A number of antibiotics are used to treat mastitis, including cephalexin, amoxicillin, azithromycin, dicloxacillin, and clindamycin. Breastfeeding usually should be continued, because the rate of abscess formation (an abscess is a persistent pocket of pus) in the infected breast goes up steeply among women who stop breastfeeding during a bout with mastitis. Most practitioners allow women to take acetaminophen while nursing, to relieve both fever and pain. As always, breastfeeding women need to make sure that any medication they take is also safe for the baby, since almost all drugs they take appear in the breastmilk. Warm compresses applied to the affected breast can be soothing.


Prognosis for uncomplicated mastitis is excellent. About 10% of women with mastitis will end up with an abscess within the affected breast. An abscess is a collection of pus within the breast. This complication will require a surgical procedure to drain the pus.


The most important aspect of prevention involves good handwashing to try to prevent the infant from acquiring the Staphylococcus aureus bacteria in the first place. Keeping the breast clean before breastfeeding also helps prevent infection. Keeping the breasts from becoming engorged may help prevent mastitis by preventing plugging of milk ducts.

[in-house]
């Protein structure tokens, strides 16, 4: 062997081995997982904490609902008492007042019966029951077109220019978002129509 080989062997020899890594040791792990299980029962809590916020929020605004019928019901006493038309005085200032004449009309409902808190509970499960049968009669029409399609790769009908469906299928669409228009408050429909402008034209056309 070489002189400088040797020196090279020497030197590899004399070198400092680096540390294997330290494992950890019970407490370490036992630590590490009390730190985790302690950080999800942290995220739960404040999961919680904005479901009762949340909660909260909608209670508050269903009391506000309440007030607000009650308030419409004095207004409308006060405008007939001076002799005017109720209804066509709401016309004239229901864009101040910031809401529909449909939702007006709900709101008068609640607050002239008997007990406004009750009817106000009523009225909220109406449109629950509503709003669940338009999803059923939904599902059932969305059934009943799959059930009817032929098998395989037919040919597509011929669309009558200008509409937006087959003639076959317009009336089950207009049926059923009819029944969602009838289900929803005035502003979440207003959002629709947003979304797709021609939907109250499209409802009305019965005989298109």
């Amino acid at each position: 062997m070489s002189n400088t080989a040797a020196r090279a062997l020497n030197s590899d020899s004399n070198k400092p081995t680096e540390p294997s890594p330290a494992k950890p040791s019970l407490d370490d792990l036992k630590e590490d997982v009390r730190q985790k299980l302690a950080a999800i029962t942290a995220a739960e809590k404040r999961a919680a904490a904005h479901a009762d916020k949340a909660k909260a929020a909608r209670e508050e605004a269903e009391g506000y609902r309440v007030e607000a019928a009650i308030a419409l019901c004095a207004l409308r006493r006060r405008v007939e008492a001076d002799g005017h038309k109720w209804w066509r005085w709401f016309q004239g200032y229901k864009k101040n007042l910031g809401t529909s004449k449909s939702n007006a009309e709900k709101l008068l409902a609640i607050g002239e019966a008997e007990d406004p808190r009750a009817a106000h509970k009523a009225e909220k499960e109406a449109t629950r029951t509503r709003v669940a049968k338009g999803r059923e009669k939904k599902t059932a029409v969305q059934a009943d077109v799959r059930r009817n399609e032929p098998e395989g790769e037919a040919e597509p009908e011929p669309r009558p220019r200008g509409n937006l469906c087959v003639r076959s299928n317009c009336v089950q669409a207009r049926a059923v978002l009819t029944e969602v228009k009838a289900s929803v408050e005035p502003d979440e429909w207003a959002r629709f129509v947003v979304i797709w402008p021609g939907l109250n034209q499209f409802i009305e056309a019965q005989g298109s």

Hager, W. David. "Managing Mastitis: Antibiotics Can Prove Invaluable in the Treatment of Mastitis, but Before You Prescribe Them, It's Important to Distinguish Breast Engorgement from Infectious Mastitis." Contemporary OB/GYN January 2004: 32-41.


La Leche League International. 1400 N. Meacham Rd., Schaumburg, IL 60173-4048. (800) 525-3243.
Gale Encyclopedia of Medicine. Copyright 2008 The Gale Group, Inc. All rights reserved.


inflammation of the breast, occurring in a variety of forms and degrees of severity. fibrocystic disease of the breast (called also chronic cystic mastitis) is the most common disorder of the breast resulting from hormonal imbalance. It generally occurs in women between the ages of 35 and 50, is probably related to the activity of the ovaries, and is rare after menopause. Occasionally mastitis becomes so severe as to require a mastectomy.